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A Second Chance in Salinas

8th grader Alex Arzeta sits with his dog Fifi after a training session.
8th grader Alex Arzeta sits with his dog Fifi after a training session.

By Krista Almanzan

Salinas, CA – At Washington Middle School in Salinas all the students wear black and white. This informal uniform was established to keep gang colors off campus. Principal Judith Roney-Peterson says all not all her students are involved in gangs, but many back-up a gang, which means they support it. "They're so easily influenced at this age. And they're easily influenced by what looks cool. And right now gangs look cool. So we have to make something else really satisfy their soul," said Roney-Peterson.

Her goal is to give all her students a way to feel connected to the school. Some find their place in the classroom; others find it in sports, art or band. And this year the school added a new program called Take the Lead.

The Take the Lead class pairs at-risk kids with dogs surrendered to the SPCA for Monterey County. SPCA Dog Trainer Amanda Mouisset leads the twice weekly class. She teaches the kids how to train the dogs to sit, stay and walk on a leash. These skills make the dogs more adoptable. "People got these dogs thinking you know it's a great dog as a puppy. It's now an adolescent. It's now out of control, whether they didn't have the time or the need to train or felt bothered by it. The kid's are their second chance," said Mouisset.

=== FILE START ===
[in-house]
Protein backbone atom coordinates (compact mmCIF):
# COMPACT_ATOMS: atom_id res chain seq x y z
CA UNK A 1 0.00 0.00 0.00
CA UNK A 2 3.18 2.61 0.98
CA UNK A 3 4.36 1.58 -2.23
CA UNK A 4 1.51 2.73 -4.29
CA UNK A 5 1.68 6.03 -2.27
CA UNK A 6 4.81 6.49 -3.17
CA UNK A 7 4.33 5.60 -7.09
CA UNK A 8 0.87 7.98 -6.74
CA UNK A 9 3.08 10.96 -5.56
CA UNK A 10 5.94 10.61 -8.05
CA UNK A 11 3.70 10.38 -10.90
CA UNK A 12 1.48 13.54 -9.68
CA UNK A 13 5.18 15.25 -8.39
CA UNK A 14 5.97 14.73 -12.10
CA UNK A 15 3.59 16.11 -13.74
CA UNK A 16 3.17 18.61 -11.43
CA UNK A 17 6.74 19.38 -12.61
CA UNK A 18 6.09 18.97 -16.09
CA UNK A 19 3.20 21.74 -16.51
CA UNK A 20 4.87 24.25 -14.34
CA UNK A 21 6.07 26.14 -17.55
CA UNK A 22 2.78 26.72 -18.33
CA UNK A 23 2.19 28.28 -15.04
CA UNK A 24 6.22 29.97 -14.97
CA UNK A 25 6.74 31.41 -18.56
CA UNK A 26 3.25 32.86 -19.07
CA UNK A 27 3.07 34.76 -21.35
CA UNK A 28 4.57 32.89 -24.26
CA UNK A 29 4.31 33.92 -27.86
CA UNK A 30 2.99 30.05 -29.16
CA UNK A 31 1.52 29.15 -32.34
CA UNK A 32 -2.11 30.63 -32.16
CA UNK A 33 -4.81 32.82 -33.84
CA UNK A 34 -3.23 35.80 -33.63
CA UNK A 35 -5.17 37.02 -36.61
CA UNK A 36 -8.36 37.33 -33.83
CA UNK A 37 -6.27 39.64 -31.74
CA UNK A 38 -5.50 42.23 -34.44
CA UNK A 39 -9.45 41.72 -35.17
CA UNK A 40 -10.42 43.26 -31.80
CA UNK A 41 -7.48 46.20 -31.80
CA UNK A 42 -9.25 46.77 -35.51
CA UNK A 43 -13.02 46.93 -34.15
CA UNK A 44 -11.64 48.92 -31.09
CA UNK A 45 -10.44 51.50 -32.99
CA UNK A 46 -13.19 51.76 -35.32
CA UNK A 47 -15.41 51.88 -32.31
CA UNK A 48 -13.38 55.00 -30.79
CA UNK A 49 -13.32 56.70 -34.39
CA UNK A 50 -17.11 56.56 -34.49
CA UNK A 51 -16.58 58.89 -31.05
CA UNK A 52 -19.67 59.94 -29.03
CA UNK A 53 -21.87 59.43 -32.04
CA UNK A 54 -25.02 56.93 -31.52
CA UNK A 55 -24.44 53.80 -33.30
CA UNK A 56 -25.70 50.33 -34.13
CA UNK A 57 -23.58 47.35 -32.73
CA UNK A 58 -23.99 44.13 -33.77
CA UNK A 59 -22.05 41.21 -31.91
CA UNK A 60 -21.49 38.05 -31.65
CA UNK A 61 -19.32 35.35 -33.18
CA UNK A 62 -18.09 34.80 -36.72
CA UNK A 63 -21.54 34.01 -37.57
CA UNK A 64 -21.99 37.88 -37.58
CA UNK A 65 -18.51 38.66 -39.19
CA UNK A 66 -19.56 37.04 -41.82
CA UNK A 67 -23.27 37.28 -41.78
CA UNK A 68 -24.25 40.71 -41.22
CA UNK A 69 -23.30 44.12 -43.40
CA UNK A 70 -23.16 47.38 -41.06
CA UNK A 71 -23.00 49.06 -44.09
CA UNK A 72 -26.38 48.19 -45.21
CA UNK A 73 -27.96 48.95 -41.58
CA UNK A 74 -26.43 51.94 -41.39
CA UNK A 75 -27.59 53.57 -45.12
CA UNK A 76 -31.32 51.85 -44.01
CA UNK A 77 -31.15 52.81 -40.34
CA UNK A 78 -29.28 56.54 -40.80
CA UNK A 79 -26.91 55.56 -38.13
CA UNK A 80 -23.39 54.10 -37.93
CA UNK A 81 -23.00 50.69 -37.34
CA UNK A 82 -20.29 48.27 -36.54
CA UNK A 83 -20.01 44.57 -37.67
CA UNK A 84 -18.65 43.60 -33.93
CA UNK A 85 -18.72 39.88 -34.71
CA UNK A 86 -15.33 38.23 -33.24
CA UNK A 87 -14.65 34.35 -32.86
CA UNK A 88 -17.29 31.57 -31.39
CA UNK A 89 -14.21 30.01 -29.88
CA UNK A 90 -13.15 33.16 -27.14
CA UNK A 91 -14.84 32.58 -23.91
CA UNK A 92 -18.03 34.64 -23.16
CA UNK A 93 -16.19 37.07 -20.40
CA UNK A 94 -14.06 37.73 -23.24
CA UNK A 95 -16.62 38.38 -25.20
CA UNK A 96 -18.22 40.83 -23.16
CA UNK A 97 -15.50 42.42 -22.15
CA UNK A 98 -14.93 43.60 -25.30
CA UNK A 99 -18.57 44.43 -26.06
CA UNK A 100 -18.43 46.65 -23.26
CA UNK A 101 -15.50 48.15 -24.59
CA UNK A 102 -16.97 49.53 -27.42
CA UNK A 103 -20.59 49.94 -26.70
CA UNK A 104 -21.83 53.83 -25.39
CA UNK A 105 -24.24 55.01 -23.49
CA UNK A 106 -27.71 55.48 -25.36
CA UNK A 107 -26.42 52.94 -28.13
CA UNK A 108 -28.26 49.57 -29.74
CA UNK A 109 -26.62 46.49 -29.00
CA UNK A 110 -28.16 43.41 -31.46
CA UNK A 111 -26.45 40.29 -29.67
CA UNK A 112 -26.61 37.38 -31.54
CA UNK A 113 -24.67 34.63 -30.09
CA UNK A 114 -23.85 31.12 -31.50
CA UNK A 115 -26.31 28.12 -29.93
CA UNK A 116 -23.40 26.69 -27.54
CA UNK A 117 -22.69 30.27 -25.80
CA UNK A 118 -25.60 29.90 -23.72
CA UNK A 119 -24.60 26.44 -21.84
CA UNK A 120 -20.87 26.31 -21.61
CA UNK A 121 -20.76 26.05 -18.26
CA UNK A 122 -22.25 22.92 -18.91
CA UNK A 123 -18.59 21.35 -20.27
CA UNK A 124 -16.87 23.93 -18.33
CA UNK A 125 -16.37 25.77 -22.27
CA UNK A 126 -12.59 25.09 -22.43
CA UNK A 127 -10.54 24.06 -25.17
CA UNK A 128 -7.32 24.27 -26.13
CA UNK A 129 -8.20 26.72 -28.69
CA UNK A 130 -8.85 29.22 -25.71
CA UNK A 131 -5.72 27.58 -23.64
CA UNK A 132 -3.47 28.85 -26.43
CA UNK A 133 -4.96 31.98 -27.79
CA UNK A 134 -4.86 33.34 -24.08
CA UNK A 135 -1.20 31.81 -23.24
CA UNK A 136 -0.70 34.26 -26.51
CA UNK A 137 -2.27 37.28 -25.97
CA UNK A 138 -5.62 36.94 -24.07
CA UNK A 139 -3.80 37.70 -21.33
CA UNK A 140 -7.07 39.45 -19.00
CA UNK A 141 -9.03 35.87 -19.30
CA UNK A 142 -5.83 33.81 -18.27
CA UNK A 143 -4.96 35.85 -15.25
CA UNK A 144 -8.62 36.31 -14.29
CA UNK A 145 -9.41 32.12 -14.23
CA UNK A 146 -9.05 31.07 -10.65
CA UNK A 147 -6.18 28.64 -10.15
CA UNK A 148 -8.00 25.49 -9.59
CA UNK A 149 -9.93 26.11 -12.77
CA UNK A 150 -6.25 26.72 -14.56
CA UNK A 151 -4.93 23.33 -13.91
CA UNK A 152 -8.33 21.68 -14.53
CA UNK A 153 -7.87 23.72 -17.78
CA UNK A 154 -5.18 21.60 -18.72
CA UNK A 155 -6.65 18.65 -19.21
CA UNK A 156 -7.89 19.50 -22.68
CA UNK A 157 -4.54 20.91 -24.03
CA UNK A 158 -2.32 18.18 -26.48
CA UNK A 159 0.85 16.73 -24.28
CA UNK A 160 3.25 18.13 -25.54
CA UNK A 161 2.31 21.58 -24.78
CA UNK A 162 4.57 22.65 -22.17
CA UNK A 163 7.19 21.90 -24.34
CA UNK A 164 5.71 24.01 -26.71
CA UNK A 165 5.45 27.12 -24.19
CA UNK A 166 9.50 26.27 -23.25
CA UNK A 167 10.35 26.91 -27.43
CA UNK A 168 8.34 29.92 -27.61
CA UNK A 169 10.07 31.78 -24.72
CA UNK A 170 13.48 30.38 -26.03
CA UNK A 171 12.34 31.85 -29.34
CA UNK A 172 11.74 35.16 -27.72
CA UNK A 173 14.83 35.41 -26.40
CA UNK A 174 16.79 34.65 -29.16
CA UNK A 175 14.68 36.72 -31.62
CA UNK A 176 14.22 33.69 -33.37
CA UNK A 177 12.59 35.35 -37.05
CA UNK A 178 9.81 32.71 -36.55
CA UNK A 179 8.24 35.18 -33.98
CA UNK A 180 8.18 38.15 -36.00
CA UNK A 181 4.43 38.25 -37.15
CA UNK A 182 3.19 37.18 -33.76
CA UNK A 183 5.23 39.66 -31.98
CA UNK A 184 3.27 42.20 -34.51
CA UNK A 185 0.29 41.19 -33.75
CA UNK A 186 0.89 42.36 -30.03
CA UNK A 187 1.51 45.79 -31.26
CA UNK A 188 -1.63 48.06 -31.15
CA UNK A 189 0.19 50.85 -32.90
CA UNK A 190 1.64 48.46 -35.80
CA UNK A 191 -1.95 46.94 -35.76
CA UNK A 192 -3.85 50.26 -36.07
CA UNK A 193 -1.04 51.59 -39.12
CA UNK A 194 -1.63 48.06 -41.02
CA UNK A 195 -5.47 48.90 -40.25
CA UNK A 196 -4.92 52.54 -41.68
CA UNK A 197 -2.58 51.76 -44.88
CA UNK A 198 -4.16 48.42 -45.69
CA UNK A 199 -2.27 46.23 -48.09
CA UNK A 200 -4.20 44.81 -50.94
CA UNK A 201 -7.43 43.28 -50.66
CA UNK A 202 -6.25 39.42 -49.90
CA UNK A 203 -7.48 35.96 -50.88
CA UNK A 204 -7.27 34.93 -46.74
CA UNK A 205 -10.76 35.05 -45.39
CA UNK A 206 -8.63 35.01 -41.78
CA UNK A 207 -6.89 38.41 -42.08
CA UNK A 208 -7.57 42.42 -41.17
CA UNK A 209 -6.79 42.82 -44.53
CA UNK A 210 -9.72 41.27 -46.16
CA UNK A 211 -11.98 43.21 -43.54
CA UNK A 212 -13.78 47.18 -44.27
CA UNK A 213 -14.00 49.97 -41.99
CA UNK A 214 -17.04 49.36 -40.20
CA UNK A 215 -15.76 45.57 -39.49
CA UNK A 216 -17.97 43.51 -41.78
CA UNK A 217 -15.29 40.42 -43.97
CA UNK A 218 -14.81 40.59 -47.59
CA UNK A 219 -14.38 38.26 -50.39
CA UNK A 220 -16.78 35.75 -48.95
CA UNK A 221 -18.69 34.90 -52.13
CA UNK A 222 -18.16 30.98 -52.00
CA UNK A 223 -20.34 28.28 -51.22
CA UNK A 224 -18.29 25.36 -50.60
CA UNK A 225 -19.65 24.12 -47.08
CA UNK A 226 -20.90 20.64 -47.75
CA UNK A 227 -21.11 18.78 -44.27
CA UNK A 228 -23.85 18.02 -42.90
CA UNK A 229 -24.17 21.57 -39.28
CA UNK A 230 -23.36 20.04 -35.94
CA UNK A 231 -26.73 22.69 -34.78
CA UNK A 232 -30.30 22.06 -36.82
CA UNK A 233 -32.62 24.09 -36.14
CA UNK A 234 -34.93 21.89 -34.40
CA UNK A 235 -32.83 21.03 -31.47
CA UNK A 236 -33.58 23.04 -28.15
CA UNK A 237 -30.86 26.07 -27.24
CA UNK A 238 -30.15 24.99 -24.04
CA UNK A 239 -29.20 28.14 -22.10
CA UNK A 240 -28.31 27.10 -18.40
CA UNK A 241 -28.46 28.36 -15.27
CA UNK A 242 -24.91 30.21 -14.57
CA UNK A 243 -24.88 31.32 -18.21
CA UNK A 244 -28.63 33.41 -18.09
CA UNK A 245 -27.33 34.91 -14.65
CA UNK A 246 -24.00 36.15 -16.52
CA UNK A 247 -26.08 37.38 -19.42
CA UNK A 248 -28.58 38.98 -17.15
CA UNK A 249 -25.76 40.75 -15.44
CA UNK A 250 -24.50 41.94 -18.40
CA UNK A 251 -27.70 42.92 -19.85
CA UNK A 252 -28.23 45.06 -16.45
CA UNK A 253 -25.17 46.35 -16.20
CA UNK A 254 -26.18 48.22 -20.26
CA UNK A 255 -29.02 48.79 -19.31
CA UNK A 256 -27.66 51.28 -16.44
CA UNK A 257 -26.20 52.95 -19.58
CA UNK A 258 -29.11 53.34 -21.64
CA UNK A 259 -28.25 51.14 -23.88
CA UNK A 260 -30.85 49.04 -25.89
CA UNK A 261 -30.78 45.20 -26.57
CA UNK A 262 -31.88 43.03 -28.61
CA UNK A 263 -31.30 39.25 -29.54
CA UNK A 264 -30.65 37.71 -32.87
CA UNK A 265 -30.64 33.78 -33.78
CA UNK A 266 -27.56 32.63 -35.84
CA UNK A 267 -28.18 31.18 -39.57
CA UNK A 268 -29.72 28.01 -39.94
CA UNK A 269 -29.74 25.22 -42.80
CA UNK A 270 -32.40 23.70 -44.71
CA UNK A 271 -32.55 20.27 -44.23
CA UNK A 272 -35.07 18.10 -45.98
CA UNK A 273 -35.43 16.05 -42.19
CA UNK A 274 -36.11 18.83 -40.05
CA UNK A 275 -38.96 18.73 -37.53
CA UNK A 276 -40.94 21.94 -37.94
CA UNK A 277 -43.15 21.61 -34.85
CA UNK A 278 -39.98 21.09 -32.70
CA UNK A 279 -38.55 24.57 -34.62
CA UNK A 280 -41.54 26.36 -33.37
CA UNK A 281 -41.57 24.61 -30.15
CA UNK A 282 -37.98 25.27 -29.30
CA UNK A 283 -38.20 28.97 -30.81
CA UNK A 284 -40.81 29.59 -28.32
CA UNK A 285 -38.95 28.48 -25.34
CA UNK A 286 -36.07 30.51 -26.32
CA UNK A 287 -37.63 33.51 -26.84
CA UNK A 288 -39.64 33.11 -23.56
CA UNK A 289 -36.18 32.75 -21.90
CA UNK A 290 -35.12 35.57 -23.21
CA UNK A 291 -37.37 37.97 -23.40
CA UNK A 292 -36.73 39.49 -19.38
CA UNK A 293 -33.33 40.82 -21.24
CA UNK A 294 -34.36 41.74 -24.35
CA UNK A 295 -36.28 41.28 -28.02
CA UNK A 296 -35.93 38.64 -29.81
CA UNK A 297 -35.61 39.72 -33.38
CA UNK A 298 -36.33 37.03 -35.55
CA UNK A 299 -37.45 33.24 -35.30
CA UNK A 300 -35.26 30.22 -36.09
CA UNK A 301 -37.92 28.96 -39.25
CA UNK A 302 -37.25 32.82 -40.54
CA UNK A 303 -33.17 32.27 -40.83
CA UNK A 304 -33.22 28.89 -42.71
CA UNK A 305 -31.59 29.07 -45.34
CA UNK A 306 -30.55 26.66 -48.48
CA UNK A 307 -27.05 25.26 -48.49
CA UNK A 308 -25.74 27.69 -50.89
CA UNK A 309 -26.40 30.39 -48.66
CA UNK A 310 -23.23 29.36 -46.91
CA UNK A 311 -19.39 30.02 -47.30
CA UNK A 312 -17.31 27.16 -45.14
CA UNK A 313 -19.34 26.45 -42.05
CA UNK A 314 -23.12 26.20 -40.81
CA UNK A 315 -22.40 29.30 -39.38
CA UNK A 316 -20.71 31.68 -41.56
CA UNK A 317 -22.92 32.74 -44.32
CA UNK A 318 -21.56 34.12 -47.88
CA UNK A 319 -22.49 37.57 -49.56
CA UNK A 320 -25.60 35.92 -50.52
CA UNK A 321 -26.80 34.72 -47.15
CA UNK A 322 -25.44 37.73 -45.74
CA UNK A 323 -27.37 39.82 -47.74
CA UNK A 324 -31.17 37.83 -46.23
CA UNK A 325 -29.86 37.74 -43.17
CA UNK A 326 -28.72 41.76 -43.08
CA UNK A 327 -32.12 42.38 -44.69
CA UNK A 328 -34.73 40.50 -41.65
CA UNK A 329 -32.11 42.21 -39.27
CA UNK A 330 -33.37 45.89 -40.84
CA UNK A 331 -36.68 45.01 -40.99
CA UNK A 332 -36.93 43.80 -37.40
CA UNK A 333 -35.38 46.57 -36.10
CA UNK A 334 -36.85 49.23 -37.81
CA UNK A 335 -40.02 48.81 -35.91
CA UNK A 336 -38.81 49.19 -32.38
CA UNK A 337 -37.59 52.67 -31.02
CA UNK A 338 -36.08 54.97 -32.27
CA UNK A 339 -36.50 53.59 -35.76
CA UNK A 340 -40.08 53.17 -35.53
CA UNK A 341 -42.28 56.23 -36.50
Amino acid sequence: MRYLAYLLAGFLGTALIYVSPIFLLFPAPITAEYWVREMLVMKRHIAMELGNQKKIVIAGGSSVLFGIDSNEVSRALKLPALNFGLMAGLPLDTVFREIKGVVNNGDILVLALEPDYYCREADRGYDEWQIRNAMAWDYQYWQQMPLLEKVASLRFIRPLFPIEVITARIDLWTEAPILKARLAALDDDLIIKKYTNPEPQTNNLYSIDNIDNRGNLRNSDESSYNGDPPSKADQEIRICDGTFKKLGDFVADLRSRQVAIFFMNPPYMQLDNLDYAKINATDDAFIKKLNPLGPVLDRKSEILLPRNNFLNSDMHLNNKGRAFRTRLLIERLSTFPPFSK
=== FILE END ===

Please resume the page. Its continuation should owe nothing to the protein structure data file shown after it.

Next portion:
The dogs are also the kids' second chance. The students in the Take the Lead class have a history of either getting bad grades, skipping school or both. Many haven't felt a connection to school, until now. 14-year-old Alex Arzeta says he no longer ditches class. "Once you start doing good in school you open opportunities for everything. And your parents start trusting you and you have more fun out of school. So now I just do what I have to do at school and out of school, I do whatever I want. Well, not everything I want. What my Mom lets me do," said Arzeta. Alex has gone through the five week program twice.

Of the 20 kids who've taken the class, only one didn't finish. "As far as I'm concerned it completely turned out three or four kids, completely. As far as the other kids, the jury is not out yet," said Principal Roney-Peterson.

So far the successes are purely anecdotal, but the SPCA for Monterey County is looking to do a study to turn the anecdotes into hard numbers. Roney-Peterson doesn't a need a study to know its working. "As a teacher, you don't know what you said, did or talked about that's going to inspire them in ten years. But with this program, I know that what we did, said and talked about here will definitely inspire them for the rest of their lives" she said. She plans to bring the program back next year.

The SPCA for Monterey County is also looking into expanding the Take the Lead program into local juvenile justice facilities.